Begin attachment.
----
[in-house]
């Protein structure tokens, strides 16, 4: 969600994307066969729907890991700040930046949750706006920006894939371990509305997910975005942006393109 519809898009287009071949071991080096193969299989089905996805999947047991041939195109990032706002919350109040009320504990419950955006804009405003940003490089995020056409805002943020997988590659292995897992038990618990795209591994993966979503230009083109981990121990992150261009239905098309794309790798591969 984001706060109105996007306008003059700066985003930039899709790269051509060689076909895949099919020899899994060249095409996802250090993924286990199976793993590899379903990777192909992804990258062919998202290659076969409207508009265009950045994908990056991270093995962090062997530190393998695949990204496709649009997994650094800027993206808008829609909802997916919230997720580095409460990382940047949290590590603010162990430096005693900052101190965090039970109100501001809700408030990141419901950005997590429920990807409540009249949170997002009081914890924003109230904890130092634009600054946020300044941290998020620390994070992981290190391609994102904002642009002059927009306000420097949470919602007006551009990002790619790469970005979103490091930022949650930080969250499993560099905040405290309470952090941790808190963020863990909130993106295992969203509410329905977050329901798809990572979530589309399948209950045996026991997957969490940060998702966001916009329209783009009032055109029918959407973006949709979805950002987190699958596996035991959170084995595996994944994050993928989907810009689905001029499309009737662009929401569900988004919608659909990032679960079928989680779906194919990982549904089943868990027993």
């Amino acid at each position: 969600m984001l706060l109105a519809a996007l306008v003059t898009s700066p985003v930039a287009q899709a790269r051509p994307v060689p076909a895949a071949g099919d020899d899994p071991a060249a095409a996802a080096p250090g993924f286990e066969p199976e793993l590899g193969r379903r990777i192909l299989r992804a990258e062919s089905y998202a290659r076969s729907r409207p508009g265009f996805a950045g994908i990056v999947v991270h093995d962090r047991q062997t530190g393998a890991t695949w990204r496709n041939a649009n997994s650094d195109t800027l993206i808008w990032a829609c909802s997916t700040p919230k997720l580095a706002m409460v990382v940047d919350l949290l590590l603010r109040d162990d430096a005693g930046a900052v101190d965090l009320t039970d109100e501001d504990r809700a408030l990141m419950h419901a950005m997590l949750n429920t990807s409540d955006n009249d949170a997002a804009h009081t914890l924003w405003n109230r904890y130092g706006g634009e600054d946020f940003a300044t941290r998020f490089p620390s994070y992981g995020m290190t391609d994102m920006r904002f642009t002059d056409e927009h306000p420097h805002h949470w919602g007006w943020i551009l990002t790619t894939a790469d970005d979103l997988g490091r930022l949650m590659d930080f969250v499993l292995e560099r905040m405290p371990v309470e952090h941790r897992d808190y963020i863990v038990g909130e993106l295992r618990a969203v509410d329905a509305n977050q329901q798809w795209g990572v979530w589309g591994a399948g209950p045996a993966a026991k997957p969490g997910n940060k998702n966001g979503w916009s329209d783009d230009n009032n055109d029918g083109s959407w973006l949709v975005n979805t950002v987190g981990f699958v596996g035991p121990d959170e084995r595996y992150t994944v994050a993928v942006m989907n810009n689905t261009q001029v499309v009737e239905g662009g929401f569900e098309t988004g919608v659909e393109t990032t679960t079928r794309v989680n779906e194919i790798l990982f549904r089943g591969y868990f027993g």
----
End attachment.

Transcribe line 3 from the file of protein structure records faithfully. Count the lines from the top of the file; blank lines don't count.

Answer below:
């Amino acid at each position: 969600m984001l706060l109105a519809a996007l306008v003059t898009s700066p985003v930039a287009q899709a790269r051509p994307v060689p076909a895949a071949g099919d020899d899994p071991a060249a095409a996802a080096p250090g993924f286990e066969p199976e793993l590899g193969r379903r990777i192909l299989r992804a990258e062919s089905y998202a290659r076969s729907r409207p508009g265009f996805a950045g994908i990056v999947v991270h093995d962090r047991q062997t530190g393998a890991t695949w990204r496709n041939a649009n997994s650094d195109t800027l993206i808008w990032a829609c909802s997916t700040p919230k997720l580095a706002m409460v990382v940047d919350l949290l590590l603010r109040d162990d430096a005693g930046a900052v101190d965090l009320t039970d109100e501001d504990r809700a408030l990141m419950h419901a950005m997590l949750n429920t990807s409540d955006n009249d949170a997002a804009h009081t914890l924003w405003n109230r904890y130092g706006g634009e600054d946020f940003a300044t941290r998020f490089p620390s994070y992981g995020m290190t391609d994102m920006r904002f642009t002059d056409e927009h306000p420097h805002h949470w919602g007006w943020i551009l990002t790619t894939a790469d970005d979103l997988g490091r930022l949650m590659d930080f969250v499993l292995e560099r905040m405290p371990v309470e952090h941790r897992d808190y963020i863990v038990g909130e993106l295992r618990a969203v509410d329905a509305n977050q329901q798809w795209g990572v979530w589309g591994a399948g209950p045996a993966a026991k997957p969490g997910n940060k998702n966001g979503w916009s329209d783009d230009n009032n055109d029918g083109s959407w973006l949709v975005n979805t950002v987190g981990f699958v596996g035991p121990d959170e084995r595996y992150t994944v994050a993928v942006m989907n810009n689905t261009q001029v499309v009737e239905g662009g929401f569900e098309t988004g919608v659909e393109t990032t679960t079928r794309v989680n779906e194919i790798l990982f549904r089943g591969y868990f027993g």